I find that the option to default makes substantial differences in the features of these optimal health insurance policies. Figure 1 shows that in the economy with no option to default, the optimal health insurance policy is close to the health insurance system in the baseline economy. The optimal health insurance policy without the option to default reduces the take up ratio of Medicaid from 4.3 percent to 2.4 percent of working-age households. This policy increases the take-up ratio of private individual health insurance (IHI) by 2.1 percentage points and implements no reform on the private individual health insurance market. In contrast, in the economy with the option to default, the optimal health insurance system is much more redistributive. This optimal health insurance policy provides Medicaid to households whose income is lower than 21.7 percent of working-age households. The optimal health insurance offers a progressive subsidy to all households whose income is above the threshold of income eligibility for Medicaid. The optimal policy reforms the private individual health insurance market by improving coverage rates and preventing price discrimination against pre-existing conditions.

Figure 1 – Health Insurance take-up with and without the Option to Default 

To understand what’s going on here and why, I broke down the changes to household welfare under these models into changes in consumption and changes in health. As Figure 2 shows, in the economy with the option to default, changes in health are the main driving force behind the welfare improvement of the optimal health insurance policy, while these changes are not in the optimal policy without the option to default.

Figure 2 – Percentage in welfare change in health and consumption compared to baseline economy

Figure 3 indicates that this gap is driven by different responses of households’ medical spending to each of the optimal health insurance policies. When households have the option to default, the optimal health insurance policy increases young and low-income households’ medical spending, which decreases the overall level and dispersion of health risks and improves health. However, without the option to default, the optimal policy does not bring such large changes in households’ medical spending, which leads to smaller changes in health than the optimal health insurance with the option to default does. This disparity is driven not because the two optimal health insurance policies are different but because households’ medical spending behavior is different. When I implemented the optimal health insurance policy for the economy with the option to default into the economy without the option to default, this policy did not bring the same overall increases in medical spending over people’s lives.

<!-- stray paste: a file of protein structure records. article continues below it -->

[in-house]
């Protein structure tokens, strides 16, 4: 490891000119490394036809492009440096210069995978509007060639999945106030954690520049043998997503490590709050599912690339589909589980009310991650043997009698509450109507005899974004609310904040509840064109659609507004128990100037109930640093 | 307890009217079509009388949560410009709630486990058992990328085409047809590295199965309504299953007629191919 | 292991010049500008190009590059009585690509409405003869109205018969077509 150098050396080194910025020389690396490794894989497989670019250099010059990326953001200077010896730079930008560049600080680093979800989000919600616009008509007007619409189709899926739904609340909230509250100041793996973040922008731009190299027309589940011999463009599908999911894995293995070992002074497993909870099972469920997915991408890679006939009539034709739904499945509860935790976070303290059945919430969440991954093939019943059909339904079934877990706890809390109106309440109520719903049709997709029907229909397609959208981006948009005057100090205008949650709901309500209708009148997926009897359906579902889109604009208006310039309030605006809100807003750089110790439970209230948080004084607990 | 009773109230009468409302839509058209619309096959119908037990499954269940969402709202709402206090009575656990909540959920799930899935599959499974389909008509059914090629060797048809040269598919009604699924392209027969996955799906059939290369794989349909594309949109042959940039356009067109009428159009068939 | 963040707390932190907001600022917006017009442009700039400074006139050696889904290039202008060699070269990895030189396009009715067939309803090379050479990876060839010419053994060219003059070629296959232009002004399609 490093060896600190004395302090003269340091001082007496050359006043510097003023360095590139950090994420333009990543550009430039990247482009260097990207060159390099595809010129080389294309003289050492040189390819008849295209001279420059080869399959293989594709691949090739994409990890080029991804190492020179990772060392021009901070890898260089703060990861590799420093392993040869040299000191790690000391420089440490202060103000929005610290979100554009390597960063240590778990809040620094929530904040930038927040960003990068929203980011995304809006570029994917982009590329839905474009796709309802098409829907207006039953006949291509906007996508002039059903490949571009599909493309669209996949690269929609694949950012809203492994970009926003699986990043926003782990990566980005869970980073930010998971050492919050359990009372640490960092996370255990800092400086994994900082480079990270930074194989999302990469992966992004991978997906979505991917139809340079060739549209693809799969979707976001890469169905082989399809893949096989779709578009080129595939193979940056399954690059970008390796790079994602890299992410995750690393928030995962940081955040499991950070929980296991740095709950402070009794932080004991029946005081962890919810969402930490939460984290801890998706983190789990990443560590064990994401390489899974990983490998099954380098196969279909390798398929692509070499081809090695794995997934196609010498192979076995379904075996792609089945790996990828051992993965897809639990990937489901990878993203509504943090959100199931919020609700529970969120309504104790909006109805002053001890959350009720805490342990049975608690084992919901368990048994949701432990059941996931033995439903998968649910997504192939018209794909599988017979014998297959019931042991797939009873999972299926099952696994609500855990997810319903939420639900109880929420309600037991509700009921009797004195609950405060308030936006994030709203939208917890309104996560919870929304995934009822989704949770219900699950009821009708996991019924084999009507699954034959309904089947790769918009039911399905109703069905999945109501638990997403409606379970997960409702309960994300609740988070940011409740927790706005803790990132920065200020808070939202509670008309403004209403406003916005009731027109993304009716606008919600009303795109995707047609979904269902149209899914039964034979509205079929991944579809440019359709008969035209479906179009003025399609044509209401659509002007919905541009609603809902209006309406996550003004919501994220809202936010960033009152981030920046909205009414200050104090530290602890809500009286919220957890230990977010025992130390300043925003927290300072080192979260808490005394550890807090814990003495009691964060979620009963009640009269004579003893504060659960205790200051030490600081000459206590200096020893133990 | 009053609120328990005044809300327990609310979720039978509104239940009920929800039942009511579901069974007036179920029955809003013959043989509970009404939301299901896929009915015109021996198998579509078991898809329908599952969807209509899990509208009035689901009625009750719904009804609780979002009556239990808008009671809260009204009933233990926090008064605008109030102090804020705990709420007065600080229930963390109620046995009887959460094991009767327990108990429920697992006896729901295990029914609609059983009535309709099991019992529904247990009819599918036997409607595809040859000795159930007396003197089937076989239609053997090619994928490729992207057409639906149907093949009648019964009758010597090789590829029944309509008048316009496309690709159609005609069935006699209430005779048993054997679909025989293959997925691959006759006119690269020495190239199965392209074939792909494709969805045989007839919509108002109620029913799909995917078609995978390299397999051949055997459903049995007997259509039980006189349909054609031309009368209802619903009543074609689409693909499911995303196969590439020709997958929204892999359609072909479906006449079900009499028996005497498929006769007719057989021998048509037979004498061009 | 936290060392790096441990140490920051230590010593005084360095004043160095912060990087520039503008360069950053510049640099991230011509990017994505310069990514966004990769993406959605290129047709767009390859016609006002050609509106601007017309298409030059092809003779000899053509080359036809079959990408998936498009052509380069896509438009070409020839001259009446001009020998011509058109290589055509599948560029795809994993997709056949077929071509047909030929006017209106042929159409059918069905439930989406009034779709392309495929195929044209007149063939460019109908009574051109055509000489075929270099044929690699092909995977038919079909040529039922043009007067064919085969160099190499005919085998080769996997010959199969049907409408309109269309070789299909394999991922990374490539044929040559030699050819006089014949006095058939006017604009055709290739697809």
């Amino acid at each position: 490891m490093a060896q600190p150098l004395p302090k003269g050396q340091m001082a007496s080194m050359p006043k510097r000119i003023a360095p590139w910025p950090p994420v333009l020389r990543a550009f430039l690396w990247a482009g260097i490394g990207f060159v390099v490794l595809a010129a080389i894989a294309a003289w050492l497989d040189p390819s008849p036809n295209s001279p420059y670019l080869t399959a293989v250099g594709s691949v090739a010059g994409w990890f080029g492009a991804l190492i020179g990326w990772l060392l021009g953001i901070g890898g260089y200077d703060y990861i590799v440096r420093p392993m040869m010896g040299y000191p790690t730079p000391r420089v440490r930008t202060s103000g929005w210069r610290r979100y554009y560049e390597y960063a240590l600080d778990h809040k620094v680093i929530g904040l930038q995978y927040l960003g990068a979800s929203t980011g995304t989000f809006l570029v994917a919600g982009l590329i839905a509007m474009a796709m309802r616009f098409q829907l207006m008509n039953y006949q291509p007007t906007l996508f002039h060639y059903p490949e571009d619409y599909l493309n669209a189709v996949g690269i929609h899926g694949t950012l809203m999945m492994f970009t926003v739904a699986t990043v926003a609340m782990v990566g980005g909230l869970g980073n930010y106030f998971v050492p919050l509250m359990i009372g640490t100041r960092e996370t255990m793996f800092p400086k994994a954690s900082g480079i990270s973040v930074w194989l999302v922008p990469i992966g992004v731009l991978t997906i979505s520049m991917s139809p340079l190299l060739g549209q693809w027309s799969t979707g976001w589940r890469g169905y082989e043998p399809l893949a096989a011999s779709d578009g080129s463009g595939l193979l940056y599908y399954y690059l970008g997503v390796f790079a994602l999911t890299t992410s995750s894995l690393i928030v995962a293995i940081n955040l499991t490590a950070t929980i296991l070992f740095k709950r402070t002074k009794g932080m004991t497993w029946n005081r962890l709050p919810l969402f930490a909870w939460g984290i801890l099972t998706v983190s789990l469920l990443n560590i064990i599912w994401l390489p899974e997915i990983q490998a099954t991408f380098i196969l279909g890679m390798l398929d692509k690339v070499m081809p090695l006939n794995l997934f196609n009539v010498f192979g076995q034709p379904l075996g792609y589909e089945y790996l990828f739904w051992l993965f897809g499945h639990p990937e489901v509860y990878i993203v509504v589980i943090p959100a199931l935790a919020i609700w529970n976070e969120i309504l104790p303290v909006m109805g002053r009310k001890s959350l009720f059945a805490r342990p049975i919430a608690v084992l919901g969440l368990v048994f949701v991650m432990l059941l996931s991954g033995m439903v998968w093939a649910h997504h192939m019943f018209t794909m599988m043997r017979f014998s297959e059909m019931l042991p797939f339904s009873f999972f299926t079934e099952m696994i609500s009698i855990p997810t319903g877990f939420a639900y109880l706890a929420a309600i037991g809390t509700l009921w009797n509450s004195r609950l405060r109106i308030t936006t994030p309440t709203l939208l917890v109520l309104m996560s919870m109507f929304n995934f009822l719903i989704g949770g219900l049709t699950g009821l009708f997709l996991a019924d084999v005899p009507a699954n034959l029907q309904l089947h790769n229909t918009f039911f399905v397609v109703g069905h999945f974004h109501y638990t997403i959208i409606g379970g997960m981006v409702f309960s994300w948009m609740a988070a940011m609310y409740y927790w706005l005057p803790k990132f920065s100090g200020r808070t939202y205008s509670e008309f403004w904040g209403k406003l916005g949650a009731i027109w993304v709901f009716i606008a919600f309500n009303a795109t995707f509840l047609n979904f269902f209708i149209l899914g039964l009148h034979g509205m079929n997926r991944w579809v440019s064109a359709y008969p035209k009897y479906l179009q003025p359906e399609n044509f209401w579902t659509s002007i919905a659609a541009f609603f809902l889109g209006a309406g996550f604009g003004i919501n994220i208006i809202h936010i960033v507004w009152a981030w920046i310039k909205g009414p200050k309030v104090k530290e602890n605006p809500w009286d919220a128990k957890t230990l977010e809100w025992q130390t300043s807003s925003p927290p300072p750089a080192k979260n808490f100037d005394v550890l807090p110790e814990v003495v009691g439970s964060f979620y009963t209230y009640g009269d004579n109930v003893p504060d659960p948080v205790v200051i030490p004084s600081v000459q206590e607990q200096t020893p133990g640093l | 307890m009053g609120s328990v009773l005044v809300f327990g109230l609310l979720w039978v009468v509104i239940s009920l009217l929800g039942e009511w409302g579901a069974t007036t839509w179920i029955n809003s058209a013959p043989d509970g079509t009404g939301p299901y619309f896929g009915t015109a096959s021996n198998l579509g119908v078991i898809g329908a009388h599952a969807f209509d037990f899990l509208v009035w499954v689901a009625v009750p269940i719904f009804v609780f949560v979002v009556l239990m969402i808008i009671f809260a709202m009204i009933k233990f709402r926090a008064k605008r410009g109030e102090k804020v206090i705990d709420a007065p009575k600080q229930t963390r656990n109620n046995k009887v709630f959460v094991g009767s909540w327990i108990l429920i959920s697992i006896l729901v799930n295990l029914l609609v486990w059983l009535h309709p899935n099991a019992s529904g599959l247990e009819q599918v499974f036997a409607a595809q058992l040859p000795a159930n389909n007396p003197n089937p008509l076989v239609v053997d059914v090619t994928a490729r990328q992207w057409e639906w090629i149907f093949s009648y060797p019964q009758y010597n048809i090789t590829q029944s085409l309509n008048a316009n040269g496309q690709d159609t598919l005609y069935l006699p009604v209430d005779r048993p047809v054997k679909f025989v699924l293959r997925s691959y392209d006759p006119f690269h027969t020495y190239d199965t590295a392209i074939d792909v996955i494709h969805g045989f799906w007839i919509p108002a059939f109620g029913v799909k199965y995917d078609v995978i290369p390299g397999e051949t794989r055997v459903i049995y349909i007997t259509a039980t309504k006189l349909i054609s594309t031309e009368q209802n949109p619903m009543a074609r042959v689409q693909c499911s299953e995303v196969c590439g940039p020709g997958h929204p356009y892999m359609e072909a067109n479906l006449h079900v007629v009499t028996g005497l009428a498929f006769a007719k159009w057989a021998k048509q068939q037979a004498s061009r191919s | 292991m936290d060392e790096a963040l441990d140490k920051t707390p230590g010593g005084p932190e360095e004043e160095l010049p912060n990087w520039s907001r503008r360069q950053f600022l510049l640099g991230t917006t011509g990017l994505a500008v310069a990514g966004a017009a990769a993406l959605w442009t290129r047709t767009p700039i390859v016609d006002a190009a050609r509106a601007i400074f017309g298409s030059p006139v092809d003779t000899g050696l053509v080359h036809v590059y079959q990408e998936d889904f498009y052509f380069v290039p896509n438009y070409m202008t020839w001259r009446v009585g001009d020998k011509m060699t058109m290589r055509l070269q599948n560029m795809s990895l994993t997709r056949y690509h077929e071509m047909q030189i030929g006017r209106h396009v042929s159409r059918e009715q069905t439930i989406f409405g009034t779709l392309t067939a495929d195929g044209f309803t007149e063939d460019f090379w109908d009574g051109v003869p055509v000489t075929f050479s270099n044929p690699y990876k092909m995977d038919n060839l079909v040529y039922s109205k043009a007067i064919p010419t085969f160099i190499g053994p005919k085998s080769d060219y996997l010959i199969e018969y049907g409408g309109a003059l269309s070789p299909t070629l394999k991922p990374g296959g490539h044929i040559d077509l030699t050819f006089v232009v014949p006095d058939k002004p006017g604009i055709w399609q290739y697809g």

Figure 3 – Changes in the Average Medical Expenditure from Each of the Baseline Economies by reform option 

Note: ‘Non-optimal without option to default’ refers to an economy without an option to default, while implementing the optimal health insurance policy for the economy with the option to default.

How health insurance reforms can reduce household’s reliance on ERs and bankruptcies

This different response of households’ medical spending implies that the option to default acts as implicit health insurance. In the economy with no option to default, households are more cautious in managing their health in a more preventative way, because bad health would otherwise come as a huge financial burden. Thus, the optimal health insurance policy does not require a radical increase in the degree of redistributiveness for health insurance policies.

However, with the option to default, young and low-income households can rely on that option to insure against both health and financial risks. Thus, households with the option to default are less eager to manage their health than households without the option. The optimal health insurance policy reduces dependence on this implicit health insurance by providing young and low-income households with more access to healthcare services. This is because the optimal policy decreases the effective prices of health insurance for young and low-income households. This change leads to an increase in overall levels of medical spending for young and low-income households, which acts as a preventative over their lives. This change in spending means young and low-income households see fewer health shocks and greater improvements in health, thereby enhancing their welfare. 

My findings imply that in economies where bankruptcies and defaults are easily accessible, more redistributive healthcare reforms can improve welfare by reducing the dependence on this implicit health insurance and changing households’ medical spending behavior to be more preventative. Policymakers need to take implicit health insurance into account in the design of public health insurance policies because it affects households’ medical spending behavior.

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Note: This article gives the views of the author, and not the position of USAPP – American Politics and Policy, nor the London School of Economics.

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About the author

Youngsoo JangShanghai University of Finance and Economics
Youngsoo Jang is an Assistant Professor in the Institute for Advanced Research (IAR) at Shanghai University of Finance and Economics.